Urine separating wastewater systems: experiences of design and nitrogen conservation
1999 (English)Licentiate thesis, comprehensive summary (Other academic)
Urine separating (US) wastewater systems, where urine is collected and used as a fertiliser, may be a strategy to achieve a high degree of nutrient recycling from human waste to agriculture. The Swedish experiences of US systems show that the design of the toilets and the sewers are of great importance to achieve a working system. One study of the US system in the eco-village in Björsbyn also shows that special attention should be given to avoidance of leakage of water into the urine sewers. During storage of urine the main nitrogen constituent, urea, decomposes to ammonium. Thus, there is a risk nitrogen losses as ammonia evaporation. Several factors concerning the decomposition of urea has been studied in laboratory experiments. A one-time dosage of acid in the beginning of a storage cycle could inhibit the urea decomposition. One strategy to reduce the amount of urine solution produced in a US system may be to use nitrification in combination with drying. Results from a laboratory experiment showed that the method has a potential. However, the system used has to be modified in order to minimise the nitrogen losses.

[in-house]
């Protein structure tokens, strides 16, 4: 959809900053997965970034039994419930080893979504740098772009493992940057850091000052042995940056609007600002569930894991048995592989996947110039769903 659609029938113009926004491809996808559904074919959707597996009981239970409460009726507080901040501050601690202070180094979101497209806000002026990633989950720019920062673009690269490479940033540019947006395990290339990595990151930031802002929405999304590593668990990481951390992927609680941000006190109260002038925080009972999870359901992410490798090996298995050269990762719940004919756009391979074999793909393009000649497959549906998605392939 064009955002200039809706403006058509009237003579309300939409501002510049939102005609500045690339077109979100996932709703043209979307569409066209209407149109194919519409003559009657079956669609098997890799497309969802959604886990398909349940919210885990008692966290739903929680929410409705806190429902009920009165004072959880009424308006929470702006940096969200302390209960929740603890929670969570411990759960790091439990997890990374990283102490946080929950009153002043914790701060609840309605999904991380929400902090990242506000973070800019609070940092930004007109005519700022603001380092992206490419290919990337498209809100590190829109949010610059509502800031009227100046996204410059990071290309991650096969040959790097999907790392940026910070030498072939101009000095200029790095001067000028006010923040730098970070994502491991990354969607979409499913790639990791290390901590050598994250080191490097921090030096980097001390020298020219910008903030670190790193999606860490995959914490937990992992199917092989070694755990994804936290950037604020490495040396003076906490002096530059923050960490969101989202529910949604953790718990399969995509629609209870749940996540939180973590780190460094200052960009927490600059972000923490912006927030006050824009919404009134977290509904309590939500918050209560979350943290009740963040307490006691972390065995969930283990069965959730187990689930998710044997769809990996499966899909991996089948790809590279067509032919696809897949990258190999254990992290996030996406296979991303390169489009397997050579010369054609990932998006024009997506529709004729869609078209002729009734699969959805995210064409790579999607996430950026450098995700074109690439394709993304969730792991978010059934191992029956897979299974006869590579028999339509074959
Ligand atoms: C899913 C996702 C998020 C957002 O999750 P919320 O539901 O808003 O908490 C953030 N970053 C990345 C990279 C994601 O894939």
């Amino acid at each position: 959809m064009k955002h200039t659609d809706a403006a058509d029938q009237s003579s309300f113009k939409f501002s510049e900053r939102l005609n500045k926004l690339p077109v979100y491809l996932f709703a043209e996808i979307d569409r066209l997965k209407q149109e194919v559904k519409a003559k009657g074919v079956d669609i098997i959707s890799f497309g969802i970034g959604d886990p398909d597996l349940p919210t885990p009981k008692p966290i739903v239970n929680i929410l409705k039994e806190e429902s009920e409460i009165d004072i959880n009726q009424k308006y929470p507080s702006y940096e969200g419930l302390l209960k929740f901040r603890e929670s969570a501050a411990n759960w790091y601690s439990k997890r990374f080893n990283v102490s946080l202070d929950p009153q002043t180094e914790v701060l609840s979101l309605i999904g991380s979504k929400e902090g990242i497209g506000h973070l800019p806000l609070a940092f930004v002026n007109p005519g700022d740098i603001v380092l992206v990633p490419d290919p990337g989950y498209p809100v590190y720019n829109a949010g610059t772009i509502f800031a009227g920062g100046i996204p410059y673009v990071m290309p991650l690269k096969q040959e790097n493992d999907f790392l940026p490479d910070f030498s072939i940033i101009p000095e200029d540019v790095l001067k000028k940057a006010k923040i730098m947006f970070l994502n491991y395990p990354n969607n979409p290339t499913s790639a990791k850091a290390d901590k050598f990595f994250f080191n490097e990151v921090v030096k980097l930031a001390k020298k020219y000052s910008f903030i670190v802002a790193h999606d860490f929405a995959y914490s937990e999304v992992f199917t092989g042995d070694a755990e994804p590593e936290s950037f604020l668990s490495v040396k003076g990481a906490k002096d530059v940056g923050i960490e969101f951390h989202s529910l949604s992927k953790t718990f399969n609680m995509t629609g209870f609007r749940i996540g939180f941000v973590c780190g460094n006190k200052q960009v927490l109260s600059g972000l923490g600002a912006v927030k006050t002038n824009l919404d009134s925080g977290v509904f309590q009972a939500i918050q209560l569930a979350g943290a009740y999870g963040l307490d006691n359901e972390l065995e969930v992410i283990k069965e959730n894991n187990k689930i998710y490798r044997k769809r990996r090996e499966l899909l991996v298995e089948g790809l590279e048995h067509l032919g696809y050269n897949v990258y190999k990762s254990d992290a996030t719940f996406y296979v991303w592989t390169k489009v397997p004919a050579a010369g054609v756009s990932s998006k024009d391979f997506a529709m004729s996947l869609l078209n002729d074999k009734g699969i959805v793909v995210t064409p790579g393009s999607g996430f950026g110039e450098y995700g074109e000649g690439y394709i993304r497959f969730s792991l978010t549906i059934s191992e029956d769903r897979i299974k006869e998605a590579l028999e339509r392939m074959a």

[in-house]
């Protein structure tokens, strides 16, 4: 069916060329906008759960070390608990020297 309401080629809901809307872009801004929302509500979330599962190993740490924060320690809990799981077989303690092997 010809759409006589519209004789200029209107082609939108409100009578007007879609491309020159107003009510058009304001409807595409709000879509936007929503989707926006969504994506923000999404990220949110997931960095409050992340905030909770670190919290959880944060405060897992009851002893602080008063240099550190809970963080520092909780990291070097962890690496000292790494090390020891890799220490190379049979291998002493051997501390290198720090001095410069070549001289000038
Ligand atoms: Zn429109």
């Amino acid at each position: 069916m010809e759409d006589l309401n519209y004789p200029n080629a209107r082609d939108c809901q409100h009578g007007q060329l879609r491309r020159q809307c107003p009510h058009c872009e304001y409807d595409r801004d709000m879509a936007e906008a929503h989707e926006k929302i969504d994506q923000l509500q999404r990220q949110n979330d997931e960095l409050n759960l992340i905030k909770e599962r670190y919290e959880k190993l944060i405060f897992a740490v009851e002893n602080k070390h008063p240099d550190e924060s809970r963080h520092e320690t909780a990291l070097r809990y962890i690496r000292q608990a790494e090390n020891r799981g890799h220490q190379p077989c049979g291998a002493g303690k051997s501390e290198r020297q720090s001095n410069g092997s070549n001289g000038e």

Place, publisher, year, edition, pages
Luleå: Luleå tekniska universitet, 1999. , 8 p.
Licentiate thesis / Luleå University of Technology, ISSN 1402-1757 ; 1999:43
Research subject Urban Water Engineering
IdentifiersURN: urn:nbn:se:ltu:diva-17704Local ID: 4bdec660-e1db-11db-b0f8-000ea68e967bOAI: oai:DiVA.org:ltu-17704DiVA: diva2:990709
Godkänd; 1999; 20070403 (ysko)2016-09-292016-09-29Bibliographically approved